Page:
Rock Band 3 achievement progress: pro drum trainer!

April 11th, 2011 by Tommy Gun

Finally! I waited months for the MIDI adapter so I could use my Yamaha DTXplorer drumset, and then it took me a couple more months to figure out how to calibrate it properly for the game (guide coming soon!). I was able to complete most of the pro drum trainer without much trouble, but a few beats were really hard to do until I fixed my drums.

Some quick XBLA/Indie Game reviews (LIMBO, Costume Quest, etc.)

December 31st, 2010 by Tommy Gun

I haven’t written any reviews in a while, so here are some quick ones:


Really fantastic game, the art style is great. It’s funny how disturbing some parts of it are even though you can’t really see what’s happening. Ripping off a spider’s leg makes you squeamish, though it’s largely in your imagination. I haven’t gotten the “Complete the game in one sitting with five or less deaths” achievement, and don’t know that I’ll try. I wish they had made it “complete all chapters without dying” — that way you could do it in chunks, and replay any chapter you messed up.

Costume Quest: Psychonauts is one of my favorite games, and I was really looking forward to this. I loved it. Yes, it was easy, and yes, the battles were a bit repetitive, but I didn’t really mind. The game was adorable, and that rainbow unicorn? Amazing. And I’ll never get tired of seeing the Statue of Liberty’s special attack animation. I think they should have required the use of certain costumes in some boss battles, and also required certain battle stamps to win. I don’t mean they’d tell you which to use, I mean you’d have to figure out that a certain special attack was the key to winning. That would have changed up the battles enough I think, and added more strategy to it.

Costume Quest: Grubbins on Ice DLC I also got the DLC pack. I had hoped that they would have improved some things and changed up the combat a bit, but they didn’t. It came out so quickly that they probably had it almost ready to go right when CQ first launched. I don’t mind supporting Double Fine, but it was really just more of the same, so I’m not sure it was worth $5 (I completed it in one sitting).

Trials HD: Really fun but holy shit hard later on. I was able to get most of the achievements, which I’m pretty proud of, especially “Unyielding” where you must complete it using only gas/brake, no “leaning.”

The Misadventures of P.B. Winterbottom: Love it. Got all the achievements, wish there were more levels. Really great concept, and it would be perfect for user-created levels. (Also, I just bought it again on Steam for 49 cents! BUY IT if it’s still on sale! Crazy!)

Zeno Clash Ultimate Edition: Weird game, love the style, had fun playing it, but no achievements in the main game? Really? Come onnnnn.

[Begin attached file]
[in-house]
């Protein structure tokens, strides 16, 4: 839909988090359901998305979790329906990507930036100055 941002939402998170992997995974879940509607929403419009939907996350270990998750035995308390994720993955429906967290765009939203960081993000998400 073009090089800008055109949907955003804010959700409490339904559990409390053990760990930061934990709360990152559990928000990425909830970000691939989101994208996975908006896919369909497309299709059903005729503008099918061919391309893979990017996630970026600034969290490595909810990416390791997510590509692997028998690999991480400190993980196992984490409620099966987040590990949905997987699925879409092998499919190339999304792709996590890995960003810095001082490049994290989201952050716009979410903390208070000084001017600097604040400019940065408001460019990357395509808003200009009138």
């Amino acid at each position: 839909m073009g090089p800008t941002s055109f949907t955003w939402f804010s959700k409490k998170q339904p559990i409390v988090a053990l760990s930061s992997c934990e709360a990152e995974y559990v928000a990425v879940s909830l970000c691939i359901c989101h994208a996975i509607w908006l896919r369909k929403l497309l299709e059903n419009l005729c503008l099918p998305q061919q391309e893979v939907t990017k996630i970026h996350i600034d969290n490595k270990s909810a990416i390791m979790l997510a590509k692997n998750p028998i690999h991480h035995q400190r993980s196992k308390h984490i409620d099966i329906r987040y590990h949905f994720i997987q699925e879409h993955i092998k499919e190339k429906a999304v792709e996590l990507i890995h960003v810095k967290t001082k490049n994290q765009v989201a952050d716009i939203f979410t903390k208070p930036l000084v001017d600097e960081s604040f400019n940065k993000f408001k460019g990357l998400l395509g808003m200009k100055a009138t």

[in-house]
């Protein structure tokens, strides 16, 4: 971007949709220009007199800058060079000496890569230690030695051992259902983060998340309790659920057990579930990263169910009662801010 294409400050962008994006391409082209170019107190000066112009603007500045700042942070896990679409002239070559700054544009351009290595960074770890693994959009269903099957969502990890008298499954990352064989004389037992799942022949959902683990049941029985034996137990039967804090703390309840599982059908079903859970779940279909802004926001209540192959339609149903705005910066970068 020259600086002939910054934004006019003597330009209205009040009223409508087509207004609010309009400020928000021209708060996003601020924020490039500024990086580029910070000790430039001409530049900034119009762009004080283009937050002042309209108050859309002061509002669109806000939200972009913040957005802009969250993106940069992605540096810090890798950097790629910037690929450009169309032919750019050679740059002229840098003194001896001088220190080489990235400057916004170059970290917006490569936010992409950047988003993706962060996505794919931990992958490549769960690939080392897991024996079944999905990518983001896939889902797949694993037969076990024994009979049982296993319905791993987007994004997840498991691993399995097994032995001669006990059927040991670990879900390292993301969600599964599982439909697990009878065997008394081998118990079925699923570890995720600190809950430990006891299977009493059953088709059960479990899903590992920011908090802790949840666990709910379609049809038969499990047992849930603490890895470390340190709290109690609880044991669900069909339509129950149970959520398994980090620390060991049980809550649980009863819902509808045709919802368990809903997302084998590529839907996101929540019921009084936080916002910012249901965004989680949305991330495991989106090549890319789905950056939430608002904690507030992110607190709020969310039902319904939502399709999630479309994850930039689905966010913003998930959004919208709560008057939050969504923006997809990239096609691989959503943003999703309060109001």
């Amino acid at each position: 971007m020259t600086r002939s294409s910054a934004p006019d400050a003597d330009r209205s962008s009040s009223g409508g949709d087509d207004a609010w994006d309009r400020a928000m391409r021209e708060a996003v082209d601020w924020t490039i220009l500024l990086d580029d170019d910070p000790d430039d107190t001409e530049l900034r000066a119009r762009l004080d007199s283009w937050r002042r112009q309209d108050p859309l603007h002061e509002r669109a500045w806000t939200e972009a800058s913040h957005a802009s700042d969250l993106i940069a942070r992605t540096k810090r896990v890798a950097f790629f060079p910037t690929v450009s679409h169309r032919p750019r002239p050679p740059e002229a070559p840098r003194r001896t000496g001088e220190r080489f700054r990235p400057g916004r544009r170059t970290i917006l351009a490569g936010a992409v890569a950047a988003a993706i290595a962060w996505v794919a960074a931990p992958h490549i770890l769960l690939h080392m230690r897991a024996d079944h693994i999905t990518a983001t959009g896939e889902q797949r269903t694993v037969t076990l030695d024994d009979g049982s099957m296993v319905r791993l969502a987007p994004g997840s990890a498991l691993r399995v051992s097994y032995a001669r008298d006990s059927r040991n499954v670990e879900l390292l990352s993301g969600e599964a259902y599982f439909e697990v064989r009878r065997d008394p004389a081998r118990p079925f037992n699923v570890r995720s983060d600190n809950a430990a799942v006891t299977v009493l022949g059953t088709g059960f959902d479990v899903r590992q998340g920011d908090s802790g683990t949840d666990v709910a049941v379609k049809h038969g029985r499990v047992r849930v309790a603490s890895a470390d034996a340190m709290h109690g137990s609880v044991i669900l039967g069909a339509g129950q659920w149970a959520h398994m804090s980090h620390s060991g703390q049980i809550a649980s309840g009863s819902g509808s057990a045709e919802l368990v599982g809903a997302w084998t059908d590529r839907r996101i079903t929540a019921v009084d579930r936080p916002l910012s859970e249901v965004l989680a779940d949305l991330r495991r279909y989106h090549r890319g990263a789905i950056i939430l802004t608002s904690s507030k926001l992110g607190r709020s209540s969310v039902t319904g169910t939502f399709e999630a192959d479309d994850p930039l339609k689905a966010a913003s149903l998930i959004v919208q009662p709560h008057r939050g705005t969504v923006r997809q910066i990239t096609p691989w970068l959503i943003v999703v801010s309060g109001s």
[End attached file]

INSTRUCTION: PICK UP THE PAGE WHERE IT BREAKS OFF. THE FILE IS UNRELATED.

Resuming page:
‘Splosion Man: Great game, love the co-op.

Just bought Hydro Thunder Hurricane (fun so far!), and am looking forward to Ilomilo and Stacking.

Green Day: Rock Band achievement progress

November 22nd, 2010 by Tommy Gun

Today I tried for the “get 400,000 points in a single song” achievement in GD:RB. I tried to do it on drums previously, but even on the longest songs (“Jesus of Suburbia”), I couldn’t get more than around 340k. I read online that guitar was maybe the easiest to get it with, so I tried that, even though I’m WAY better at drums than guitar. First try:

177 points away! If I had hit literally ONE more note I would have gotten it! I even FC’d the solo, although I used OD too late, and ended the song with 1/4 full. That would have done it too. So after that I just had to try again, and figured it should be easy since I was ready for a few parts that I messed up during the sightread:


The Beatles: Rock Band achievement progress!

November 21st, 2010 by Tommy Gun

Aside from playing lots of Rock Band 3 (love the new keyboard, still waiting for the drum MIDI adapter and the Squier guitar), I’ve been trying to get more of the achievements in Green Day RB and Beatles RB. After playing through one of the album challenges in GD:RB, I played Beatles to see if I could get any of the achievements I was missing. When the game came out I gold-starred all but two of the songs, each needed for separate achievements. And then there was the good old “I GOT BLISTERS ON MY FINGERS!” (100% Helter Skelter) achievement. I really haven’t played it since then (except with friends when they wanted to sing), and figured I may have gotten better since then and could beat those last few songs.

I started with “I Feel Fine” and missed an Overdrive phrase. I played it again and missed one note, while OD was active I think, no gold star. Tried a different OD path, but broke combo three times. Gave up and tried the other song, “I Wanna Be Your Man.” It’s super fast and tiring on your right hand, but I did really well and GS’d it on my first try! Yes! Feeling good, I went back to I Feel Fine. I knew I could do it, and after a couple tries:

Sweeeeet! I was about to turn off the game, but figured I should play Helter Skelter just for the hell of it. I remembered that there are two weirdly timed drumrolls at the end, and that’s where most people mess up. Since I hadn’t played that song in a year, there was no way I would hit those, but it was good practice anyway. I started the song and was doing fine…got to the end, first weird drumroll…broke combo. Second drumroll…nailed it! Wait, did I miss a note or overhit on that first one?